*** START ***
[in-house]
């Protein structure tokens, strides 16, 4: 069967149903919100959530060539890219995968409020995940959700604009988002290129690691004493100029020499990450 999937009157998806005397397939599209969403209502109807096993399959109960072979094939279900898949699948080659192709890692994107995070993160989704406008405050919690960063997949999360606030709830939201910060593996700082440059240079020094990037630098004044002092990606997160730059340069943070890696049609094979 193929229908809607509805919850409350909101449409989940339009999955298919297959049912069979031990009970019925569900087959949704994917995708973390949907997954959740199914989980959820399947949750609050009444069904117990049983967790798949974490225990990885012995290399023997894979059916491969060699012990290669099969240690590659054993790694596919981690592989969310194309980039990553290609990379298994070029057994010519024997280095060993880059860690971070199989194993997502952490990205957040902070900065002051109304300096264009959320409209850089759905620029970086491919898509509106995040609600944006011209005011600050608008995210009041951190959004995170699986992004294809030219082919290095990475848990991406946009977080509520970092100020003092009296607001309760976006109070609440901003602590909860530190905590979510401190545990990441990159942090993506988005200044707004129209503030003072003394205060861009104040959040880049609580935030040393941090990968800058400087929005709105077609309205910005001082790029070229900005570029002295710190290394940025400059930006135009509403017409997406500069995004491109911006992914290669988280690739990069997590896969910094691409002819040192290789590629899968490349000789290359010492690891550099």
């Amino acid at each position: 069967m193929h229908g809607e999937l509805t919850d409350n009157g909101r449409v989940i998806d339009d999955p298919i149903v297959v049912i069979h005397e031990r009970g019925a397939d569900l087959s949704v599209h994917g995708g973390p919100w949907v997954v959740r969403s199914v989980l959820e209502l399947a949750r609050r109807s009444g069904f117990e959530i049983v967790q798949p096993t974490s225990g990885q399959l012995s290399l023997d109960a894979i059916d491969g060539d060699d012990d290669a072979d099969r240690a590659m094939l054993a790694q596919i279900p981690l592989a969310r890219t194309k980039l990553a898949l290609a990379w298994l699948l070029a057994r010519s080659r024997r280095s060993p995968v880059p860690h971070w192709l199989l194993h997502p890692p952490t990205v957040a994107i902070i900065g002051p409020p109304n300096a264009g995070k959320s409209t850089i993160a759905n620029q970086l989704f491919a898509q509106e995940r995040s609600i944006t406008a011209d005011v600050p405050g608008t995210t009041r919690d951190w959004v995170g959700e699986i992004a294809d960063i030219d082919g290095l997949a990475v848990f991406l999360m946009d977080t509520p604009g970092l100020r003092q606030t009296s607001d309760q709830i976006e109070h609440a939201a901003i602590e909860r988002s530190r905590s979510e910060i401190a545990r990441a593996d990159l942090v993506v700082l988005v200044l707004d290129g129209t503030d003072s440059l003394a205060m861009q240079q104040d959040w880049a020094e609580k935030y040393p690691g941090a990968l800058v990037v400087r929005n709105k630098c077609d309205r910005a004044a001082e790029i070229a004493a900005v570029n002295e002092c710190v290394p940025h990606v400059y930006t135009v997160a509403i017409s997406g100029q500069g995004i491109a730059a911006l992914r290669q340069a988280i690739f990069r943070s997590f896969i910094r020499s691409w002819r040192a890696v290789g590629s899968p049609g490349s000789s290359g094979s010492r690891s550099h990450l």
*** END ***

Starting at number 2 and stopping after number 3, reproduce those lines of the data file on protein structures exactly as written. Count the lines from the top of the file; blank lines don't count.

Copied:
């Protein structure tokens, strides 16, 4: 069967149903919100959530060539890219995968409020995940959700604009988002290129690691004493100029020499990450 999937009157998806005397397939599209969403209502109807096993399959109960072979094939279900898949699948080659192709890692994107995070993160989704406008405050919690960063997949999360606030709830939201910060593996700082440059240079020094990037630098004044002092990606997160730059340069943070890696049609094979 193929229908809607509805919850409350909101449409989940339009999955298919297959049912069979031990009970019925569900087959949704994917995708973390949907997954959740199914989980959820399947949750609050009444069904117990049983967790798949974490225990990885012995290399023997894979059916491969060699012990290669099969240690590659054993790694596919981690592989969310194309980039990553290609990379298994070029057994010519024997280095060993880059860690971070199989194993997502952490990205957040902070900065002051109304300096264009959320409209850089759905620029970086491919898509509106995040609600944006011209005011600050608008995210009041951190959004995170699986992004294809030219082919290095990475848990991406946009977080509520970092100020003092009296607001309760976006109070609440901003602590909860530190905590979510401190545990990441990159942090993506988005200044707004129209503030003072003394205060861009104040959040880049609580935030040393941090990968800058400087929005709105077609309205910005001082790029070229900005570029002295710190290394940025400059930006135009509403017409997406500069995004491109911006992914290669988280690739990069997590896969910094691409002819040192290789590629899968490349000789290359010492690891550099």
């Amino acid at each position: 069967m193929h229908g809607e999937l509805t919850d409350n009157g909101r449409v989940i998806d339009d999955p298919i149903v297959v049912i069979h005397e031990r009970g019925a397939d569900l087959s949704v599209h994917g995708g973390p919100w949907v997954v959740r969403s199914v989980l959820e209502l399947a949750r609050r109807s009444g069904f117990e959530i049983v967790q798949p096993t974490s225990g990885q399959l012995s290399l023997d109960a894979i059916d491969g060539d060699d012990d290669a072979d099969r240690a590659m094939l054993a790694q596919i279900p981690l592989a969310r890219t194309k980039l990553a898949l290609a990379w298994l699948l070029a057994r010519s080659r024997r280095s060993p995968v880059p860690h971070w192709l199989l194993h997502p890692p952490t990205v957040a994107i902070i900065g002051p409020p109304n300096a264009g995070k959320s409209t850089i993160a759905n620029q970086l989704f491919a898509q509106e995940r995040s609600i944006t406008a011209d005011v600050p405050g608008t995210t009041r919690d951190w959004v995170g959700e699986i992004a294809d960063i030219d082919g290095l997949a990475v848990f991406l999360m946009d977080t509520p604009g970092l100020r003092q606030t009296s607001d309760q709830i976006e109070h609440a939201a901003i602590e909860r988002s530190r905590s979510e910060i401190a545990r990441a593996d990159l942090v993506v700082l988005v200044l707004d290129g129209t503030d003072s440059l003394a205060m861009q240079q104040d959040w880049a020094e609580k935030y040393p690691g941090a990968l800058v990037v400087r929005n709105k630098c077609d309205r910005a004044a001082e790029i070229a004493a900005v570029n002295e002092c710190v290394p940025h990606v400059y930006t135009v997160a509403i017409s997406g100029q500069g995004i491109a730059a911006l992914r290669q340069a988280i690739f990069r943070s997590f896969i910094r020499s691409w002819r040192a890696v290789g590629s899968p049609g490349s000789s290359g094979s010492r690891s550099h990450l």